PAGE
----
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Author Topic: [Grey Ranks] Joyriding in tanks and other skylarks that will get you killed  (Read 4840 times)
GreatWolf
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« on: January 07, 2008, 06:47:57 PM »

Our Friday night group sat down and planned out the next stretch of roleplaying that we’re going to do.  We agreed to give Grey Ranks a whirl and then head into Nine Worlds.  Should be fun.  So, last Friday, we fired up Grey Ranks.

For those of you who don’t know, Grey Ranks is a GMless RPG set during the Warsaw Uprising of 1944, where the Polish resistance forces unsuccessfully tried to liberate their capital from their German invaders.  You play teens in the Grey Ranks, which is essentially the underground Boy Scouts and Girl Scouts of Poland, which had been outlawed in the wake of the German invasion of 1939.

You cannot change the course of history; Warsaw will still fall.  Instead, the game uses the Warsaw Uprising as a setting for coming-of-age stories about these teen characters.  I told Crystal that Grey Ranks is a romance story set in a war zone.  She looked at me funny, but I was being serious.  Grey Ranks is not about the war; it’s about the effects of the war.  That makes all the difference.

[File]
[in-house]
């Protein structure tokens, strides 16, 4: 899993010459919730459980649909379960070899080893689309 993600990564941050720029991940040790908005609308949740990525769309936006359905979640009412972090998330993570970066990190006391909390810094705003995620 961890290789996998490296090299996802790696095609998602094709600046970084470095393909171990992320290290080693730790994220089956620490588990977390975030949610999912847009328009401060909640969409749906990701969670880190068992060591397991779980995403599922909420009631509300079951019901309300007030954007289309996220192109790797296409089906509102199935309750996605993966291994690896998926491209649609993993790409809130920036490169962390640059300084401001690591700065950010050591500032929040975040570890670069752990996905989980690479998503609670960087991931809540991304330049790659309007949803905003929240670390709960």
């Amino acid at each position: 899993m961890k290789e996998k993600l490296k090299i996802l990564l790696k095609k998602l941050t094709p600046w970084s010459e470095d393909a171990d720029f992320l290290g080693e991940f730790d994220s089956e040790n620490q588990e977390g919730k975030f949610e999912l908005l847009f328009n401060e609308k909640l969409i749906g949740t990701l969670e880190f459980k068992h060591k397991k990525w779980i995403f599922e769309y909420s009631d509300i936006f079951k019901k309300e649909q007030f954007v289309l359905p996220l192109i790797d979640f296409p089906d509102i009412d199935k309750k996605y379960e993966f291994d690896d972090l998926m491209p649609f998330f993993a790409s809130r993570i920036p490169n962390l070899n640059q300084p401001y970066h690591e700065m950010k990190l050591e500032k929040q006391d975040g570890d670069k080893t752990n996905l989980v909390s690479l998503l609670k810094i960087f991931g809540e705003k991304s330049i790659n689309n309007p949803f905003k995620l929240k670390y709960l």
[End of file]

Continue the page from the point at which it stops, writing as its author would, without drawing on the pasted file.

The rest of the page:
Players and Dramatis Personae

Thank God for names lists!  Between the lists in the book and the Story Games Names Project, I felt like we had enough to work with.  Here’s what we came up with:

Seth—Lech Dabrowska (“Gigant”) from Wola.
Age: 16
Thing held dear: his First Love, symbolized by a locket with his girlfriend’s picture.
Reputations:  Slow Thinker, Brutal
Starting Grid Location:  D4

Ralph—Henryk Leska (“Plug”) from Wola
Age: 15
Thing held dear:  his Family, symbolized by his brother’s shoes
Reputations:  Reckless, Unreliable
Starting Grid Location:  B2

Keith—Jerzy Teska (“Leon”) from Old Town
Age: 16
Thing held dear: his Faith, symbolized by St. John’s Cathedral
Reputations:  Coward, Naïve
Starting Grid Location:  B4

Crystal—Krysha Zwolinski (“Ola”) from Old Town
Age: 15
Things held dear:  her Friends, symbolized by her journal
Reputations:  Mean, Bossy
Starting Grid Location:  D2

I noted to everyone that you don’t have to start on different Grid locations, but we did.  In fact, Ralph assigned me D4.

So, yeah, I ended up with the big kid, a brooding loner with the heart of a romantic.

I’m playing myself.  How do I get stuck in these situations?

Session 1:  Resistance

Chapter 1:  Monkey-wrenching the Occupation

Gameplay is divided into Chapters.  Chapter 1 is actually a special prologue Chapter, similar in concept to Dogs in the Vineyars initiations, where you’re fleshing out your character.  In Grey Ranks, your accomplishments aren’t random.  Rather, this is an opportunity to get a feel for your character and to do some basic exposition of your character’s personality.  Things Held Dear and Reputations are selected after Chapter 1, so you definitely want to showcase who you are so that this last step of character development goes well.